It's Saturday morning – four days after the election – and the race for the White House is still too close to call.

Ballots are still being counted in several key states that will determined the outcome of the presidential race.

Those states are: Arizona, Georgia, Nevada and Pennsylvania.

Joe Biden is currently leading in all four battleground states.

Based on the states CNN has projected so far, Joe Biden currently leads President Trump by 253 to 213 electoral votes.

A win in Pennsylvania would give him enough electoral college votes to win the presidency.

Remember: Either candidate need 270 electoral votes to win the presidency.

CNN's John Berman breaks down latest numbers:

8:04 a.m. ET, November 7, 2020

Pennsylvania's Allegheny County will report results in batches throughout today, official says

From CNN's Aditi Sangal

Election officials proceed with the counting of ballots at the Allegheny County elections warehouse on November 6, in Pittsburgh, Pennsylvania.
Election officials proceed with the counting of ballots at the Allegheny County elections warehouse on November 6, in Pittsburgh, Pennsylvania. Jeff Swensen/Getty Images

Allegheny County in Pennsylvania has about 20,000 ballots left to count, County Executive Rich Fitzgerald said today, adding that those results will start coming in batches starting later this morning or early afternoon.

“They'll begin this process a little after 9:00 a.m. and they’ll upload a certain batch, I don't know, maybe a few thousand at a time, every few hours,” he told CNN, explaining it will be similar to how it was done Friday.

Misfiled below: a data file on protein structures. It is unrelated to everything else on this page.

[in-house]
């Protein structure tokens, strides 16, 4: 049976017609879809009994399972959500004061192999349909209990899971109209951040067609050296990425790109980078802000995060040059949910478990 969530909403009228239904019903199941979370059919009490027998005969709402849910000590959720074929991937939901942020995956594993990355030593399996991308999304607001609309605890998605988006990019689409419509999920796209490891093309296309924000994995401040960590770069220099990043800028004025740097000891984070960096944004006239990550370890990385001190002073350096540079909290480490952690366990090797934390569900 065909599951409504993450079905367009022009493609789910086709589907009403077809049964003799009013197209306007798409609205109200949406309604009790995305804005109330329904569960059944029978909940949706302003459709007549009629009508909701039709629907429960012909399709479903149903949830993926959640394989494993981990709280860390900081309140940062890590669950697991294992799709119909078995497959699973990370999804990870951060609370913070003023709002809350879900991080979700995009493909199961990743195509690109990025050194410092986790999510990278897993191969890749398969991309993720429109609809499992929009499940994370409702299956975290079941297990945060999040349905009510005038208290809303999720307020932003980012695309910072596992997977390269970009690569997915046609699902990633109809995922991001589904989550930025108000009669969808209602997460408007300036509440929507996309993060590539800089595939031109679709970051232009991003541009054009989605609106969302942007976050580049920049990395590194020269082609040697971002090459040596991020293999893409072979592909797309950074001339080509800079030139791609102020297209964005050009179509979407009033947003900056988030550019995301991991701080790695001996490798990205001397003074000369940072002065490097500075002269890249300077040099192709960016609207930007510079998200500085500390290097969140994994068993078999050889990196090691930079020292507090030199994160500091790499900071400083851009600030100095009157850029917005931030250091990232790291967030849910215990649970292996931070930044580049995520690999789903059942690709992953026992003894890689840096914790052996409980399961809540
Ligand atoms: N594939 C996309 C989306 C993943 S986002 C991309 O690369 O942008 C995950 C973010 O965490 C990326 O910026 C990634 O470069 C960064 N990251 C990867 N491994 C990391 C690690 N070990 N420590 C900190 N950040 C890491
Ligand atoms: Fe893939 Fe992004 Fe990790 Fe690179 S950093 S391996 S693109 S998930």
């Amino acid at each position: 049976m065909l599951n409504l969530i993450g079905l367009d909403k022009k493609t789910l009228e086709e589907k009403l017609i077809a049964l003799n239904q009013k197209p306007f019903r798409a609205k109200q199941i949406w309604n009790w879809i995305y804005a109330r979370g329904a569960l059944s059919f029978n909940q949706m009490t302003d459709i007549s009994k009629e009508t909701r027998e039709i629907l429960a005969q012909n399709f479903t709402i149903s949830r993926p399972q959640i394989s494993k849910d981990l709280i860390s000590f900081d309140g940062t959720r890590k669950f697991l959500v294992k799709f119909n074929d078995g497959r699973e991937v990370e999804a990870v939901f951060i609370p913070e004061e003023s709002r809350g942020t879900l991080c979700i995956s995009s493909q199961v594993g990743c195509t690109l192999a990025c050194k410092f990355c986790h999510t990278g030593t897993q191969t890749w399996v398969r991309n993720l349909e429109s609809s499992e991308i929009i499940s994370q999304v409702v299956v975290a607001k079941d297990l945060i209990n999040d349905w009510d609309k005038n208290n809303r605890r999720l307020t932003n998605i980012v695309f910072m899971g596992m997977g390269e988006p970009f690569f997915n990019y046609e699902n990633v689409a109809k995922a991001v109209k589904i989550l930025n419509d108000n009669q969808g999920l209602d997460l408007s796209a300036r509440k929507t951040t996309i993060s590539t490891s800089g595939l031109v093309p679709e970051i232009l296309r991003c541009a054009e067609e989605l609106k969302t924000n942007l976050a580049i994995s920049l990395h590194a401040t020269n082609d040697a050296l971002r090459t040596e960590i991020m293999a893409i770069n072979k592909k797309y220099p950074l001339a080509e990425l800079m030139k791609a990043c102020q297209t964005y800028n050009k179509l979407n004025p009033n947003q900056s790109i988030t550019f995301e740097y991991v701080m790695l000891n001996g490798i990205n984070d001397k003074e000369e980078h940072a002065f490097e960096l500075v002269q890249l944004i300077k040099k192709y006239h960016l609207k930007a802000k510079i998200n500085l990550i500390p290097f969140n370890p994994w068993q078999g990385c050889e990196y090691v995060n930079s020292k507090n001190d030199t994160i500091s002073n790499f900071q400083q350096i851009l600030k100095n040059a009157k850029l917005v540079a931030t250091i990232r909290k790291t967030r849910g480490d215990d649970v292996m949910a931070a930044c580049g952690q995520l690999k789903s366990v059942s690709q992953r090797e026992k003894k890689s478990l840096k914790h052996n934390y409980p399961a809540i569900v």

On processing the 20,000 ballots, he said:

“[It's] painstaking because they have to be done by hand so they can match them up to make sure that those votes did not already get counted,” he explained.

Mail-in ballots in the county have been running about 80-20, with 80% for Joe Biden and 20% for President Trump, he told CNN.

There are also an estimated 17,000 provisional ballots to count that will be counted by early next week, Fitzgerald added.

Allegheny County executive discusses latest numbers:

7:40 a.m. ET, November 7, 2020

What to expect next in the 4 states that could decide the presidency

From CNN's Kevin Bohn

Gwinnett County workers continue to count absentee and provisional ballots at the Gwinnett Voter Registrations and Elections office on November 6, in Lawrenceville, Georgia.
Gwinnett County workers continue to count absentee and provisional ballots at the Gwinnett Voter Registrations and Elections office on November 6, in Lawrenceville, Georgia. Jessica McGowan/Getty Images

It's four days after the election and the race for the White House is still too close to call.

Ballots are still being counted in several key states that will determined the outcome of the presidential race.

Those states are: Arizona, Georgia, Nevada and Pennsylvania.

Here's what to expect from those four states today:

Pennsylvania 

  • There are 89,282 ballots left to count across the state, according to the state website.  
  • This is about 3.39% of all mail-in ballots cast. 
  • 101,421 provisional ballots were issued on Election Day, according to data from 55 counties provided to the Pennsylvania secretary of state. They are working on getting data on this and segregated ballots from all 67 counties.